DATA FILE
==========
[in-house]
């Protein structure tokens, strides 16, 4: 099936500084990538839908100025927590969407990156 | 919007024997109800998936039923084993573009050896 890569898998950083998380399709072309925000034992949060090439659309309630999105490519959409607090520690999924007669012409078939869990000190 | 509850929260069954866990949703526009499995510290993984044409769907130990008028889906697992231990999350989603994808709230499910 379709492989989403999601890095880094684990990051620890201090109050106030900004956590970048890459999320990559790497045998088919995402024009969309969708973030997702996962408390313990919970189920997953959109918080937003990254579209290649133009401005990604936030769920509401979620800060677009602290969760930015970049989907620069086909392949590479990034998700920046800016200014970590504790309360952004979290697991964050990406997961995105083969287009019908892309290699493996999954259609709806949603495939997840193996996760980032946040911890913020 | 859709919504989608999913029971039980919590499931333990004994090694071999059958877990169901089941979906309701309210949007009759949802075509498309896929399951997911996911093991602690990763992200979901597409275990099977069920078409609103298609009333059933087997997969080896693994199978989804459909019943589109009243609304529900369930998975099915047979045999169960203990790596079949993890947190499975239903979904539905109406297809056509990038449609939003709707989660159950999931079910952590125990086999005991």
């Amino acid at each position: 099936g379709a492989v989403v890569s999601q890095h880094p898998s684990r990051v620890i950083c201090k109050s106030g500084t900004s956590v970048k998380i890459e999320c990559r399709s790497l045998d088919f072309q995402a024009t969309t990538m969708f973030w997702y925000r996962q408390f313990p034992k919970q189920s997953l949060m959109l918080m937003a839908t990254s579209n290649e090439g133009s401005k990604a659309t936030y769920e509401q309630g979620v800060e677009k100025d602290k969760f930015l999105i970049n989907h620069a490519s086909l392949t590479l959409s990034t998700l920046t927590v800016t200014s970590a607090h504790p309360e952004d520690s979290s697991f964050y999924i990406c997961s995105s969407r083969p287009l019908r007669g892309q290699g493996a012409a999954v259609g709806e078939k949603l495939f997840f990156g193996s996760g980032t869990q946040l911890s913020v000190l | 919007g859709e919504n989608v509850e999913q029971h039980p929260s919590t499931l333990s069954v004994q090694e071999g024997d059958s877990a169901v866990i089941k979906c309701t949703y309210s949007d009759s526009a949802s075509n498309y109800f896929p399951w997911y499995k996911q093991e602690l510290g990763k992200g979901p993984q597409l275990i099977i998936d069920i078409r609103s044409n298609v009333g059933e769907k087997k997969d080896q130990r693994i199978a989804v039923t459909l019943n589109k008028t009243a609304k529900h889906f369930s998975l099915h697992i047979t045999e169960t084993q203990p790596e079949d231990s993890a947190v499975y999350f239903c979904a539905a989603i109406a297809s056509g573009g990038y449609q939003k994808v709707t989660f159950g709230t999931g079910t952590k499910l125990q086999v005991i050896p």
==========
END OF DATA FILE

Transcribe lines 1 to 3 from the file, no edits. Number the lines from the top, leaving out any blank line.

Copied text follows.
[in-house]
């Protein structure tokens, strides 16, 4: 099936500084990538839908100025927590969407990156 | 919007024997109800998936039923084993573009050896 890569898998950083998380399709072309925000034992949060090439659309309630999105490519959409607090520690999924007669012409078939869990000190 | 509850929260069954866990949703526009499995510290993984044409769907130990008028889906697992231990999350989603994808709230499910 379709492989989403999601890095880094684990990051620890201090109050106030900004956590970048890459999320990559790497045998088919995402024009969309969708973030997702996962408390313990919970189920997953959109918080937003990254579209290649133009401005990604936030769920509401979620800060677009602290969760930015970049989907620069086909392949590479990034998700920046800016200014970590504790309360952004979290697991964050990406997961995105083969287009019908892309290699493996999954259609709806949603495939997840193996996760980032946040911890913020 | 859709919504989608999913029971039980919590499931333990004994090694071999059958877990169901089941979906309701309210949007009759949802075509498309896929399951997911996911093991602690990763992200979901597409275990099977069920078409609103298609009333059933087997997969080896693994199978989804459909019943589109009243609304529900369930998975099915047979045999169960203990790596079949993890947190499975239903979904539905109406297809056509990038449609939003709707989660159950999931079910952590125990086999005991």
């Amino acid at each position: 099936g379709a492989v989403v890569s999601q890095h880094p898998s684990r990051v620890i950083c201090k109050s106030g500084t900004s956590v970048k998380i890459e999320c990559r399709s790497l045998d088919f072309q995402a024009t969309t990538m969708f973030w997702y925000r996962q408390f313990p034992k919970q189920s997953l949060m959109l918080m937003a839908t990254s579209n290649e090439g133009s401005k990604a659309t936030y769920e509401q309630g979620v800060e677009k100025d602290k969760f930015l999105i970049n989907h620069a490519s086909l392949t590479l959409s990034t998700l920046t927590v800016t200014s970590a607090h504790p309360e952004d520690s979290s697991f964050y999924i990406c997961s995105s969407r083969p287009l019908r007669g892309q290699g493996a012409a999954v259609g709806e078939k949603l495939f997840f990156g193996s996760g980032t869990q946040l911890s913020v000190l | 919007g859709e919504n989608v509850e999913q029971h039980p929260s919590t499931l333990s069954v004994q090694e071999g024997d059958s877990a169901v866990i089941k979906c309701t949703y309210s949007d009759s526009a949802s075509n498309y109800f896929p399951w997911y499995k996911q093991e602690l510290g990763k992200g979901p993984q597409l275990i099977i998936d069920i078409r609103s044409n298609v009333g059933e769907k087997k997969d080896q130990r693994i199978a989804v039923t459909l019943n589109k008028t009243a609304k529900h889906f369930s998975l099915h697992i047979t045999e169960t084993q203990p790596e079949d231990s993890a947190v499975y999350f239903c979904a539905a989603i109406a297809s056509g573009g990038y449609q939003k994808v709707t989660f159950g709230t999931g079910t952590k499910l125990q086999v005991i050896p």